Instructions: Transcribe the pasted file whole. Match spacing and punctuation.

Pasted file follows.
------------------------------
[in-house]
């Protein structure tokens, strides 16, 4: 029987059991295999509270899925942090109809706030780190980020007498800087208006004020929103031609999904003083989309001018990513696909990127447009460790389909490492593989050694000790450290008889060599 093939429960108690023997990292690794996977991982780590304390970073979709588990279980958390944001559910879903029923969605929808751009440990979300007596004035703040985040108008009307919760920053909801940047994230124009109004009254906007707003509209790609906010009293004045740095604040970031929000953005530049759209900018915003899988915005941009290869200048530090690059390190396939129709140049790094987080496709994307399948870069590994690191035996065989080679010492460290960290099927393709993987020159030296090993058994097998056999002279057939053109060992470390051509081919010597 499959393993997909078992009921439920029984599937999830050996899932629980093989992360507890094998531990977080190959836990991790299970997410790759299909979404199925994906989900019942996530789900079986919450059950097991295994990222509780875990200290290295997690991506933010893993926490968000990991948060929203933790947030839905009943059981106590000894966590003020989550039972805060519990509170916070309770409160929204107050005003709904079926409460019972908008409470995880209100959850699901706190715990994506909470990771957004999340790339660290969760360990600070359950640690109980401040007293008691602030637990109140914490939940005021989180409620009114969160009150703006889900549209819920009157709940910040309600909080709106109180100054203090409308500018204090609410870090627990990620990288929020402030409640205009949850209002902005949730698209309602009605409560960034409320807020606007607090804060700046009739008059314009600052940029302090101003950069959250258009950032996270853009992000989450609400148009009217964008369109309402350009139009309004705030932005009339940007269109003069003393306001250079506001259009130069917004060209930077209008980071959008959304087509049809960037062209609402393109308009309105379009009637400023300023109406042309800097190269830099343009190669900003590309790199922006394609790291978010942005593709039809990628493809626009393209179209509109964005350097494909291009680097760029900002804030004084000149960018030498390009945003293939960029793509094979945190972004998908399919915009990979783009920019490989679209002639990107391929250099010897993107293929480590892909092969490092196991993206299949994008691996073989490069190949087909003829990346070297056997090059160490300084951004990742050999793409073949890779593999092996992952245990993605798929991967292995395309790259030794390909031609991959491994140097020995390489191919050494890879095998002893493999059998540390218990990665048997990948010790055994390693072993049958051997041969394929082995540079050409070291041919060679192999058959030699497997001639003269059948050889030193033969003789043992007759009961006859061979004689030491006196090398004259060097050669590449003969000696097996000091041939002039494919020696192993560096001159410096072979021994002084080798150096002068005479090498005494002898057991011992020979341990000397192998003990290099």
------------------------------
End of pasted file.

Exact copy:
[in-house]
């Protein structure tokens, strides 16, 4: 029987059991295999509270899925942090109809706030780190980020007498800087208006004020929103031609999904003083989309001018990513696909990127447009460790389909490492593989050694000790450290008889060599 093939429960108690023997990292690794996977991982780590304390970073979709588990279980958390944001559910879903029923969605929808751009440990979300007596004035703040985040108008009307919760920053909801940047994230124009109004009254906007707003509209790609906010009293004045740095604040970031929000953005530049759209900018915003899988915005941009290869200048530090690059390190396939129709140049790094987080496709994307399948870069590994690191035996065989080679010492460290960290099927393709993987020159030296090993058994097998056999002279057939053109060992470390051509081919010597 499959393993997909078992009921439920029984599937999830050996899932629980093989992360507890094998531990977080190959836990991790299970997410790759299909979404199925994906989900019942996530789900079986919450059950097991295994990222509780875990200290290295997690991506933010893993926490968000990991948060929203933790947030839905009943059981106590000894966590003020989550039972805060519990509170916070309770409160929204107050005003709904079926409460019972908008409470995880209100959850699901706190715990994506909470990771957004999340790339660290969760360990600070359950640690109980401040007293008691602030637990109140914490939940005021989180409620009114969160009150703006889900549209819920009157709940910040309600909080709106109180100054203090409308500018204090609410870090627990990620990288929020402030409640205009949850209002902005949730698209309602009605409560960034409320807020606007607090804060700046009739008059314009600052940029302090101003950069959250258009950032996270853009992000989450609400148009009217964008369109309402350009139009309004705030932005009339940007269109003069003393306001250079506001259009130069917004060209930077209008980071959008959304087509049809960037062209609402393109308009309105379009009637400023300023109406042309800097190269830099343009190669900003590309790199922006394609790291978010942005593709039809990628493809626009393209179209509109964005350097494909291009680097760029900002804030004084000149960018030498390009945003293939960029793509094979945190972004998908399919915009990979783009920019490989679209002639990107391929250099010897993107293929480590892909092969490092196991993206299949994008691996073989490069190949087909003829990346070297056997090059160490300084951004990742050999793409073949890779593999092996992952245990993605798929991967292995395309790259030794390909031609991959491994140097020995390489191919050494890879095998002893493999059998540390218990990665048997990948010790055994390693072993049958051997041969394929082995540079050409070291041919060679192999058959030699497997001639003269059948050889030193033969003789043992007759009961006859061979004689030491006196090398004259060097050669590449003969000696097996000091041939002039494919020696192993560096001159410096072979021994002084080798150096002068005479090498005494002898057991011992020979341990000397192998003990290099």